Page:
p.B. J. Whiting savors proverbial expressions and has devoted much of his lifetime to studying and collecting them; no one knows more about British and American proverbs than he. The present volume, based upon writings in British North America from the earliest settlements to approximately 1820, complements his and Archer Taylor's Dictionary of American Proverbs and Proverbial Phrases, 1820-1880. It differs from that work and from other standard collections, however, in that its sources are primarily not "literary" but instead workaday writings - letters, diaries, histories, travel books, political pamphlets, and the like. The authors represent a wide cross-section of the populace, from scholars and statesmen to farmers, shopkeepers, sailors, and hunters. Mr. Whiting has combed all the obvious sources and hundreds of out-of-the-way publications of local journals and historical societies. This body of material, "because it covers territory that has not been extracted and compiled in a scholarly way before, can justly be said to be the most valuable of all those that Whiting has brought together," according to Albert B. Friedman. "What makes the work important is Whiting's authority: a proverb or proverbial phrase is what BJW thinks is a proverb or proverbial phrase. There is no objective operative definition of any value, no divining rod; his tact, 'feel, ' experience, determine what's the real thing and what is spurious."
A collection of scholarly essays on Geoffrey Hill, including pioneering work by Rowan Williams and Christopher Ricks, which provides insights into the cultural, literary, political, and theological complexities of a figure thought by many to be the finest living English poet.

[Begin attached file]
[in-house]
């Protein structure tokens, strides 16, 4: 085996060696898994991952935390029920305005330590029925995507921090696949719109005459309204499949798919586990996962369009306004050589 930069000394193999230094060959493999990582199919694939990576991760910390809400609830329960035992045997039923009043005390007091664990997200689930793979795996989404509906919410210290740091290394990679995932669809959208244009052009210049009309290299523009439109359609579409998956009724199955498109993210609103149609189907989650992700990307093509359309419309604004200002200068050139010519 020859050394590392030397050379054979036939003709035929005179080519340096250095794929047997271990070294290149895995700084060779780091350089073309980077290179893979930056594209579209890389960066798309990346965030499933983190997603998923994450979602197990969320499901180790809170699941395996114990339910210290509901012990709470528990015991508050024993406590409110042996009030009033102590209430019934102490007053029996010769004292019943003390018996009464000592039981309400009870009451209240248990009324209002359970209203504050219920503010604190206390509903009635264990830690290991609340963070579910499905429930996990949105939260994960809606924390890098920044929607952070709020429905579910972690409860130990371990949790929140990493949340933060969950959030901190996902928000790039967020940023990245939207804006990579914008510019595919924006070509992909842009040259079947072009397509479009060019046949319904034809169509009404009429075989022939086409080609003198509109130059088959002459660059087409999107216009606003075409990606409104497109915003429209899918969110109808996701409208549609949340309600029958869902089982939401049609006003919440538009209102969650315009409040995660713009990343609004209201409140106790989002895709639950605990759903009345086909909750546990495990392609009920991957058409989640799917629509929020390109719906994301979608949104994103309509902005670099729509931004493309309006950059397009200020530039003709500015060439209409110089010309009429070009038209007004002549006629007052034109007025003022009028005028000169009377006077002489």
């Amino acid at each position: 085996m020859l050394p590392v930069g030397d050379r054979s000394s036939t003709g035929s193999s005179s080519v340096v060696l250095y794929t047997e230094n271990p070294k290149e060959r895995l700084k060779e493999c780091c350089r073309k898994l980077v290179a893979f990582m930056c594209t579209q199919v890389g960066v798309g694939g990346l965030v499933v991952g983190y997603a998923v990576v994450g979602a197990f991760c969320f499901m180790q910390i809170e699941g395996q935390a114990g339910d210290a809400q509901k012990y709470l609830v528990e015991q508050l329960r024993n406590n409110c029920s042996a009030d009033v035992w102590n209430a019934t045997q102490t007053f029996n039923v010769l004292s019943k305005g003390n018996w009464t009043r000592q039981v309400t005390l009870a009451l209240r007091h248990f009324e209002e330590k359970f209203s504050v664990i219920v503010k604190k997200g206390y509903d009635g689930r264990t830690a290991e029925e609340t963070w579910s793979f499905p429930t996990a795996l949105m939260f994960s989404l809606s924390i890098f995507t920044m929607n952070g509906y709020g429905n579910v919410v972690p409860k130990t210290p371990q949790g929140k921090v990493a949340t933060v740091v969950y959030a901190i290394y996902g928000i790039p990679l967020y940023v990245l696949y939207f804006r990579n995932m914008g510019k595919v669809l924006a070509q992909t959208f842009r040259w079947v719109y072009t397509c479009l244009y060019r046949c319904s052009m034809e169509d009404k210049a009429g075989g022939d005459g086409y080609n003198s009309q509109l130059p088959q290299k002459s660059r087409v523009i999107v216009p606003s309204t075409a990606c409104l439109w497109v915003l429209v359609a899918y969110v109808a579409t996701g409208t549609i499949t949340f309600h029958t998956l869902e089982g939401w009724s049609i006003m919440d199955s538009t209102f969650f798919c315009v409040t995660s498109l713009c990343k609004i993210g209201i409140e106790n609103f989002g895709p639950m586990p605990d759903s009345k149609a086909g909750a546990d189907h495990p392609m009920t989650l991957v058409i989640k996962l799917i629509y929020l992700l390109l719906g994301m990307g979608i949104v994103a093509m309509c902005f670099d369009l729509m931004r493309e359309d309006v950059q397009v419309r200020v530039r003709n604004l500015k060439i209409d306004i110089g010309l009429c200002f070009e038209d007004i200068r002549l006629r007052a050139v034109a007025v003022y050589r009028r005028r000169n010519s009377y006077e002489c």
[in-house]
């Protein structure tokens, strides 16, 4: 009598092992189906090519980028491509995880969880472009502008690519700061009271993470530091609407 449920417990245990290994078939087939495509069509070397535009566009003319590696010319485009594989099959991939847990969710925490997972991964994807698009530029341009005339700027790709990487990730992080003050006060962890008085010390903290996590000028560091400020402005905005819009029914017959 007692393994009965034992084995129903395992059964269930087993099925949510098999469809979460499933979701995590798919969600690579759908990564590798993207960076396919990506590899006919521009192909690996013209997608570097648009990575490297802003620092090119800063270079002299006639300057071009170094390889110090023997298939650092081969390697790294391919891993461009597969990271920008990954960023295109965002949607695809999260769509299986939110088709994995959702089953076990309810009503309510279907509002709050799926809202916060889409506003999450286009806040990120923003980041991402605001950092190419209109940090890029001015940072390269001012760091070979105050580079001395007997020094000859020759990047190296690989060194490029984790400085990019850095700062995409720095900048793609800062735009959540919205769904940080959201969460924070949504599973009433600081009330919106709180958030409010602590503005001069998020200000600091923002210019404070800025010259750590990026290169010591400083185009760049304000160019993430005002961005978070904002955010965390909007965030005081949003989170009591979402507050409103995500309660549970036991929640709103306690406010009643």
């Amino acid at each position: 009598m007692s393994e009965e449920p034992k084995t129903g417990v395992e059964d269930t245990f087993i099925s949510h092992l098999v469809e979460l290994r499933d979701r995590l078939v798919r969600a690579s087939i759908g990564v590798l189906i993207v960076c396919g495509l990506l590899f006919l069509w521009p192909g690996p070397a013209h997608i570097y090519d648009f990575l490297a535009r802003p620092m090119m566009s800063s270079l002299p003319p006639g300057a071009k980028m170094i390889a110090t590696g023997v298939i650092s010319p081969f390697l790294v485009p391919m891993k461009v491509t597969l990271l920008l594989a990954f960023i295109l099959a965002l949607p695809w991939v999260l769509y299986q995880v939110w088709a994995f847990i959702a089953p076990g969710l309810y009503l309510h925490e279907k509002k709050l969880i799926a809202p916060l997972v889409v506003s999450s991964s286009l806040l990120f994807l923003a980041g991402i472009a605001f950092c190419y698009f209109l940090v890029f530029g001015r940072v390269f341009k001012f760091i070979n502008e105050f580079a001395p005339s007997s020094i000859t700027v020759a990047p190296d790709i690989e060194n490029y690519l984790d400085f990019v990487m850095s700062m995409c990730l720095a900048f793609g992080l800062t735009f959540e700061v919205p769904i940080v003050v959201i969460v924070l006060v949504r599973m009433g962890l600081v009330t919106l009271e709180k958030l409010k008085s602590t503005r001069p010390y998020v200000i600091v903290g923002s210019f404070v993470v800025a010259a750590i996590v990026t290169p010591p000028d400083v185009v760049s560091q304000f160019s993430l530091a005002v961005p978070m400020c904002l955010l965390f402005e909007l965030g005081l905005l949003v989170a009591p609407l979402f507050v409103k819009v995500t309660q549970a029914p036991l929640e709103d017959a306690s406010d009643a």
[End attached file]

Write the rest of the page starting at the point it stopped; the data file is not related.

This is a rich collection of essays on French comic drama of the period from the renewal of comic drama in the 1640s to the eve of the French Revolution. The book offers exciting new studies of individual works and authors, while giving full consideration to broader issues. Major authors (such as Molière, Marivaux and Beaumarchais) are treated alongside authors who, while famous in their day and instrumental in the development of the genre, have lesser reputations today. The collection reveals the continuities, variations and new departures in the diverse comic traditions of the period in the different Paris theatres, including both the officially recognised Comédie-Française and Comédie-Italienne and the independent commercial Fair companies.
More than fifty specialists have contributed to this new edition of volume 4 of The Cambridge Bibliography of English Literature. The design of the original work has established itself so firmly as a workable solution to the immense problems of analysis, articulation and coordination that it has been retained in all its essentials for the new edition. The task of the new contributors has been to revise and integrate the lists of 1940 and 1957, to add materials of the following decade, to correct and refine the bibliographical details already available, and to re-shape the whole according to a new series of conventions devised to give greater clarity and consistency to the entries.